Kylie Jenner’s Instagram criticism sparks scramble to fix platform
Instagram is pledging to make changes to its algorithms in response to high-profile criticism.
The original post that sparked conversation about the changes to Instagram’s feed
Kylie Jenner – the most followed woman on the social media platform – sparked a debate among its users by reposting a statement that asked the platform to “stop trying to be TikTok.”
It followed growing calls from users for the Meta-owned platform to stop prioritizing other types of photos and videos over friends and family content – including the call from Jenner’s sister Kim Kardashian.
Instagram’s parent company Meta is also reprioritizing different content types across Facebook in order to put greater emphasis on higher-value ad formats. It split its newfeed in two, with the newly-named Home tab displaying content that the user might not have been introduced to before. It will also allow users to share Reels and Stories, which it sees as delivering better ad returns.
In response to the criticism Adam Mosseri, the head of Instagram, posted a message across multiple social platforms explaining some of the changes. Of the changes and trials for future changes, he acknowledged: “It’s not yet good. And we’re going to have to get it to a good place if we’re going to ship it to the rest of Instagram.”
There’s a lot happening on Instagram right now. I wanted to address a few things we’re working on to make Instagram a better experience. Please let me know what you think pic.twitter.com/x1If5qrCyS
There’s a lot happening on Instagram right now.
I wanted to address a few things we’re working on to make Instagram a better experience.
Please let me know what you think pic.twitter.com/x1If5qrCyS— Adam Mosseri (@mosseri) July 26, 2022
Instagram will want to halt any criticism quickly. When Jenner criticized Snap in 2018 the company’s shares fell by around 6%, costing the company roughly $1.3bn.
Paul Greenwood is head of research and insight at We Are Social. He explains: "Instagram’s push into video content is nothing new. Reels were introduced in August 2020, and the feature’s expansion has been gradually occurring on the app ever since. And you can see why. Video content is thriving. As part of its Q1 2022 earnings, Meta revealed that Reels now make up more than 20% of the time that people spend on Instagram. And despite the significant growth of TikTok, Instagram still boasts the highest frequency of app use - with 39% of the audience opening it daily (11pp higher than TikTok - Global Digital Report Q2 Snapshot Update). These results indicate that the platform’s push toward video is working.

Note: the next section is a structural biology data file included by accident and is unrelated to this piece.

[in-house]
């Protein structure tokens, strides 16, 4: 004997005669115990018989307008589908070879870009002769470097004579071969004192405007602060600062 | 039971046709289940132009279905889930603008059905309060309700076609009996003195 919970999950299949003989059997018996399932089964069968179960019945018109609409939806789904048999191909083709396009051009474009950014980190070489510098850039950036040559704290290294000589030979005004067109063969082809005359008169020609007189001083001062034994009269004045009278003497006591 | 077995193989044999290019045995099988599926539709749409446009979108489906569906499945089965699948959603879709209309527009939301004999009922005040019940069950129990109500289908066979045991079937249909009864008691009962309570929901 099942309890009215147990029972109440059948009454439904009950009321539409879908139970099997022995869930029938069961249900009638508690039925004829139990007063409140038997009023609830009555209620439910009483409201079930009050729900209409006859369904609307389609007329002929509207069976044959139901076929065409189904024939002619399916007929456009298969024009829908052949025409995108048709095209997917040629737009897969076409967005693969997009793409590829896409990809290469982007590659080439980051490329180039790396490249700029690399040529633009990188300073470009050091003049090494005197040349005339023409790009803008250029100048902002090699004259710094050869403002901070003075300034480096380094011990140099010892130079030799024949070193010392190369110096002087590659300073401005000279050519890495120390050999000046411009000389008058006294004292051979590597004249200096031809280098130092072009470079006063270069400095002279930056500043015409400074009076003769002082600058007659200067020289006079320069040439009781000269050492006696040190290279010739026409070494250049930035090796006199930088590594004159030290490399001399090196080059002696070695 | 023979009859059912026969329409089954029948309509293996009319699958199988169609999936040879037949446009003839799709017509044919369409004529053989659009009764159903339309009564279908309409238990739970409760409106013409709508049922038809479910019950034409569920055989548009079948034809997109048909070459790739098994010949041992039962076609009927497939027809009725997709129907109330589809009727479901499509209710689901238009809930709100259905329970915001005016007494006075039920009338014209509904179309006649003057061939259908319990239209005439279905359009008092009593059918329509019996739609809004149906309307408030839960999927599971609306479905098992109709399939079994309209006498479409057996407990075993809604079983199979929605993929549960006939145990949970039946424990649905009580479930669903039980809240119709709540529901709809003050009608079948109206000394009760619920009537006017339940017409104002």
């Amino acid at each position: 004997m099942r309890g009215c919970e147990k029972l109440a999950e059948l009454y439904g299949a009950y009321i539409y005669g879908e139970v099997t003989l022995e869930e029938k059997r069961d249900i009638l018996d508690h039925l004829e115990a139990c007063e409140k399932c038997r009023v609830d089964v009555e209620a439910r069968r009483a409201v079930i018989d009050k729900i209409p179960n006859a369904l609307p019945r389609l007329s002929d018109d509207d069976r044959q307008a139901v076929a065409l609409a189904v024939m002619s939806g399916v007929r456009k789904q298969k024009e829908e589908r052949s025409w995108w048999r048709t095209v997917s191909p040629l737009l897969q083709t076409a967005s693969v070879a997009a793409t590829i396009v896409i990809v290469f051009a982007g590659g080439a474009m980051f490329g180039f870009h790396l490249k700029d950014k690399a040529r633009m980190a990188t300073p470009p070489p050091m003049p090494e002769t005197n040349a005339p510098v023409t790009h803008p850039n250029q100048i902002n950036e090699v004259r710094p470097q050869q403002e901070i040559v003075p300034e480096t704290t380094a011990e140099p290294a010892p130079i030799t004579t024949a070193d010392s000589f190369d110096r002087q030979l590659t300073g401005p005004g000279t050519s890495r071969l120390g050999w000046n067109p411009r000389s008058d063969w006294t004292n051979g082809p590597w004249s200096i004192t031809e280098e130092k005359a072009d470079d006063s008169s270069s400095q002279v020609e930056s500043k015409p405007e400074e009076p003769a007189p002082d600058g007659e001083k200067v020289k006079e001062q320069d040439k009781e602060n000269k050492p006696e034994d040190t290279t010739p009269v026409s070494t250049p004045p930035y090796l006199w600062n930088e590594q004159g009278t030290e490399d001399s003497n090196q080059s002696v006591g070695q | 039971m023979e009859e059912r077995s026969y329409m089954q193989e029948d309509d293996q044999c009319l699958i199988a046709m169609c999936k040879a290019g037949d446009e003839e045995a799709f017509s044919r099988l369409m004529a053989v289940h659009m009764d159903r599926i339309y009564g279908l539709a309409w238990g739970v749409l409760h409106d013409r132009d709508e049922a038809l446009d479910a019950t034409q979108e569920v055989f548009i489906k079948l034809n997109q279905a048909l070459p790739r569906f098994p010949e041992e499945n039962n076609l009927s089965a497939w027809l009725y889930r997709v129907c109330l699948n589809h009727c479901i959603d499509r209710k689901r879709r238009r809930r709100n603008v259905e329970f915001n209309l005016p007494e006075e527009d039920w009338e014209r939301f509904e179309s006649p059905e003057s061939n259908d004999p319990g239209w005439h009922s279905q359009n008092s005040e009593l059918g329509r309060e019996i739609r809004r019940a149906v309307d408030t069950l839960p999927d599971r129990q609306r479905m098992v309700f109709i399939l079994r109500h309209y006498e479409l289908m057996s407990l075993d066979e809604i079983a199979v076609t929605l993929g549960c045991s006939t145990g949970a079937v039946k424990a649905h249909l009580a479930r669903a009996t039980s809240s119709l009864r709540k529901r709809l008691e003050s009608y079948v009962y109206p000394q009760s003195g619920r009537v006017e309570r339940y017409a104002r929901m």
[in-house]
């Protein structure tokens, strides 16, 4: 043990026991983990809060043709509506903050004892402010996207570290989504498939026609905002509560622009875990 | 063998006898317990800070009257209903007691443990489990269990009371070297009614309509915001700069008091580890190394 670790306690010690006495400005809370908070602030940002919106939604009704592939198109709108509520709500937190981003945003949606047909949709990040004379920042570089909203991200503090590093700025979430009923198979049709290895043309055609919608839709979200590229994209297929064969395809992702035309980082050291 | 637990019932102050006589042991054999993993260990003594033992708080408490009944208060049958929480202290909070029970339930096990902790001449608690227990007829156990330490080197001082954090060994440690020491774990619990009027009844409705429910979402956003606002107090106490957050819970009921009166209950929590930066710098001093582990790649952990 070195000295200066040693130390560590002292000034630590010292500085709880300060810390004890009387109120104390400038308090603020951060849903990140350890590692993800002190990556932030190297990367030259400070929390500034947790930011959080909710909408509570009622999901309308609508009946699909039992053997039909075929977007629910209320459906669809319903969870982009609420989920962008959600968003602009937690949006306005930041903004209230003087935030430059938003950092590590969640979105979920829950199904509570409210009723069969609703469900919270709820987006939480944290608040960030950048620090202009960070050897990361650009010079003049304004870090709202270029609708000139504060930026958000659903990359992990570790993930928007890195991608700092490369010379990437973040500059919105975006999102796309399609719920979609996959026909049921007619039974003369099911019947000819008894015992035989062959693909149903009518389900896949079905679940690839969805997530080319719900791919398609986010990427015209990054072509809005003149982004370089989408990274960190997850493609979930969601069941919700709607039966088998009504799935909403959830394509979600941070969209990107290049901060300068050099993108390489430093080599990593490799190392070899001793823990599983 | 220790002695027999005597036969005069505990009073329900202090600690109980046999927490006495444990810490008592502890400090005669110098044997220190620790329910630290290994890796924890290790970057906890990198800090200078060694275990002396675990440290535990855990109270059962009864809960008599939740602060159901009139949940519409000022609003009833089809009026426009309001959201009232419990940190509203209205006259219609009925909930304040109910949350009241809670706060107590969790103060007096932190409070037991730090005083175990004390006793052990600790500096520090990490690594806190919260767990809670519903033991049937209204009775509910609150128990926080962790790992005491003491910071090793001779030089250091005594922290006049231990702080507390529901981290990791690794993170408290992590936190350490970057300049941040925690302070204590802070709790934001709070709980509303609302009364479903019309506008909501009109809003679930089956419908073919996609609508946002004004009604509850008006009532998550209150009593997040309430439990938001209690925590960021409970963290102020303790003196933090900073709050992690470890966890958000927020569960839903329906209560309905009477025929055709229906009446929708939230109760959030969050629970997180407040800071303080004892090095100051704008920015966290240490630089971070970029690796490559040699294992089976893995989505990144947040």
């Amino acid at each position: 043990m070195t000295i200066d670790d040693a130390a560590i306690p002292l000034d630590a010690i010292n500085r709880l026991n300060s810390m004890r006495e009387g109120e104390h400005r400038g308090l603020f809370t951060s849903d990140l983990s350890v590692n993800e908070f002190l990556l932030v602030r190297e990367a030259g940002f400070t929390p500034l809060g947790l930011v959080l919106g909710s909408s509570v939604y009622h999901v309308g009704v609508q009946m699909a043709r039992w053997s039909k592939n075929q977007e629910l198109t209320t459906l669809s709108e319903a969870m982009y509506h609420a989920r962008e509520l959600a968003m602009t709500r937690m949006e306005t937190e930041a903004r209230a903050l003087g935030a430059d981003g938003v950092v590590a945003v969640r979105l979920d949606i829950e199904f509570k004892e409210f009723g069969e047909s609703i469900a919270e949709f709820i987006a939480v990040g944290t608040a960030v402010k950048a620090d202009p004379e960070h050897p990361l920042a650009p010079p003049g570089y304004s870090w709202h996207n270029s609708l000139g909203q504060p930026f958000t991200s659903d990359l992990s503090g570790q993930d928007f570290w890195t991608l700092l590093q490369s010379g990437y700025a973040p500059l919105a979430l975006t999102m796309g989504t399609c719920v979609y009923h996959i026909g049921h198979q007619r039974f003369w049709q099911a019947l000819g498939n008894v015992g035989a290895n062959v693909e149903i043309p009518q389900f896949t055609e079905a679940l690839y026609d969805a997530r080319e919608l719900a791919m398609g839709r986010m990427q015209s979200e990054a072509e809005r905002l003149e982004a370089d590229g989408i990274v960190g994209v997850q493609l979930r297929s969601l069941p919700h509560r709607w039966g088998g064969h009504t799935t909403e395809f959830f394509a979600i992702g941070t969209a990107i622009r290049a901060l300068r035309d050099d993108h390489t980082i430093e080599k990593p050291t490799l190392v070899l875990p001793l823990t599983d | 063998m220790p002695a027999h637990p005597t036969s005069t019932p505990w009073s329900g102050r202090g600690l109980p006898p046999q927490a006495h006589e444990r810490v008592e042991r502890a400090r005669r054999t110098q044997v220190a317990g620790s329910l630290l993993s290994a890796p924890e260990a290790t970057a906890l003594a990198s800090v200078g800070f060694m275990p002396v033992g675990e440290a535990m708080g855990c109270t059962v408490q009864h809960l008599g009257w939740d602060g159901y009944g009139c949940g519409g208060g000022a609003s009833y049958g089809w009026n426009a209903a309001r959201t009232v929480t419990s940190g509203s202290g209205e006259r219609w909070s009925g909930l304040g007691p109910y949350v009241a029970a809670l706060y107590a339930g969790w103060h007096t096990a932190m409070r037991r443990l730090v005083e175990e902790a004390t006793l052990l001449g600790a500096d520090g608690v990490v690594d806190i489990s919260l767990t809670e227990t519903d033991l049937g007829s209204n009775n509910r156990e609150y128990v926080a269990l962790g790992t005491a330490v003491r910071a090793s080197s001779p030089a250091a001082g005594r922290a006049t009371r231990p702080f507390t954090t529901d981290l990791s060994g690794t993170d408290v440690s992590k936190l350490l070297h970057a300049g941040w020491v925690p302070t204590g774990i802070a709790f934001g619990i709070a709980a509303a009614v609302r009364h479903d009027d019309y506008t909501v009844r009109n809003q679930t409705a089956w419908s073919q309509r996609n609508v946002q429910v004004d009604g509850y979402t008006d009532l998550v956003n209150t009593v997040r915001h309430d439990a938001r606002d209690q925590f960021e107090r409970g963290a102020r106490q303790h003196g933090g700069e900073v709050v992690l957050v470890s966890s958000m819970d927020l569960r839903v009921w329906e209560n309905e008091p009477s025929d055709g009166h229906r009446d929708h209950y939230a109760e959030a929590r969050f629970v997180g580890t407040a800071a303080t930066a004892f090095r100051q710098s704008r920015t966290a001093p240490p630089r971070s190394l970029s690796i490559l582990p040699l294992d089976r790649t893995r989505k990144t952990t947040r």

But people are creatures of habit. From updated interfaces to new fonts, when it comes to tech, people often like to stick with what they know. And with Kylie Jenner reposting a Trumpian inspired infographic that read ‘make Instagram Instagram again’, it isn’t surprising that some of the app’s users are calling for a focus on Instagram’s original selling point; photos.
Platform evolution is inevitably essential to keep up with consumer demands and maintain relevance. So the move to video just makes sense. If Instagram were to have rejected video as a key content form, they’d have been missing a trick, losing key content creators, brands and users to TikTok. And remember only 52% of Instagram users are on TikTok (Global Digital Report Q2 Snapshot Update) so half of Instagram users will be surfacing video content on the app and nowhere else."
So what does this mean for marketers? Prepare for change. From the basics - all video content produced for the feed must be 4:5 (which was prev. 1:1) to more strategic thinking. Mosseri has made it clear that Instagram’s move to video content will continue, and the app is no longer just home just to still imagery. If you’ve not got to grips with Reels, now’s the time. Instagram can no longer be thought about as purely a photo-sharing app. Instead, marketers need to adapt their strategy to include both still and video content.
It is a rough time for social media companies in terms of advertising, with Mark Zuckerberg telling investors to brace for a significant slowdown as a result of cooling market activity. Twitter and Snap both delivered Q2 results that fell far short of analyst expectations. As a result, and in the face of increasing competition from TikTok for users’ time, Meta is pivoting its newsfeeds to something it believes will deliver better advertising returns.